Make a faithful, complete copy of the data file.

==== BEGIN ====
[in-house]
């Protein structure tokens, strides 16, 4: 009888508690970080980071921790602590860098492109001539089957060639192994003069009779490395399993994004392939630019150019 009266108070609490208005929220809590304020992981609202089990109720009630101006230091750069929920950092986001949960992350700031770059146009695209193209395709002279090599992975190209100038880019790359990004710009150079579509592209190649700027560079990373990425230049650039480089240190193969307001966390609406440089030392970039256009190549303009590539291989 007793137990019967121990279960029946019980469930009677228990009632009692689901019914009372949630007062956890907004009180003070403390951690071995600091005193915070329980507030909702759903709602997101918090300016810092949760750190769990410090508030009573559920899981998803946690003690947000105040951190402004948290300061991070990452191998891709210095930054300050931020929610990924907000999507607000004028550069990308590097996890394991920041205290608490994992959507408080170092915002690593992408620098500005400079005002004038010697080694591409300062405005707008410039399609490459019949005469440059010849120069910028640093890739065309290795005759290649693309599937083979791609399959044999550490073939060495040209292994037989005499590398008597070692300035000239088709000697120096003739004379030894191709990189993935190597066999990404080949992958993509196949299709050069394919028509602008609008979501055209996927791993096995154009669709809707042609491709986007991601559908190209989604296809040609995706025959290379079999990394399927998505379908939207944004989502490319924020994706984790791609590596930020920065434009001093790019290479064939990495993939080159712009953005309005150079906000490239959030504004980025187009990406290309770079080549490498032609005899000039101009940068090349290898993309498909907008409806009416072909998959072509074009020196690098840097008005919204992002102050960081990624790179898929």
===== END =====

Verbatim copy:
[in-house]
């Protein structure tokens, strides 16, 4: 009888508690970080980071921790602590860098492109001539089957060639192994003069009779490395399993994004392939630019150019 009266108070609490208005929220809590304020992981609202089990109720009630101006230091750069929920950092986001949960992350700031770059146009695209193209395709002279090599992975190209100038880019790359990004710009150079579509592209190649700027560079990373990425230049650039480089240190193969307001966390609406440089030392970039256009190549303009590539291989 007793137990019967121990279960029946019980469930009677228990009632009692689901019914009372949630007062956890907004009180003070403390951690071995600091005193915070329980507030909702759903709602997101918090300016810092949760750190769990410090508030009573559920899981998803946690003690947000105040951190402004948290300061991070990452191998891709210095930054300050931020929610990924907000999507607000004028550069990308590097996890394991920041205290608490994992959507408080170092915002690593992408620098500005400079005002004038010697080694591409300062405005707008410039399609490459019949005469440059010849120069910028640093890739065309290795005759290649693309599937083979791609399959044999550490073939060495040209292994037989005499590398008597070692300035000239088709000697120096003739004379030894191709990189993935190597066999990404080949992958993509196949299709050069394919028509602008609008979501055209996927791993096995154009669709809707042609491709986007991601559908190209989604296809040609995706025959290379079999990394399927998505379908939207944004989502490319924020994706984790791609590596930020920065434009001093790019290479064939990495993939080159712009953005309005150079906000490239959030504004980025187009990406290309770079080549490498032609005899000039101009940068090349290898993309498909907008409806009416072909998959072509074009020196690098840097008005919204992002102050960081990624790179898929």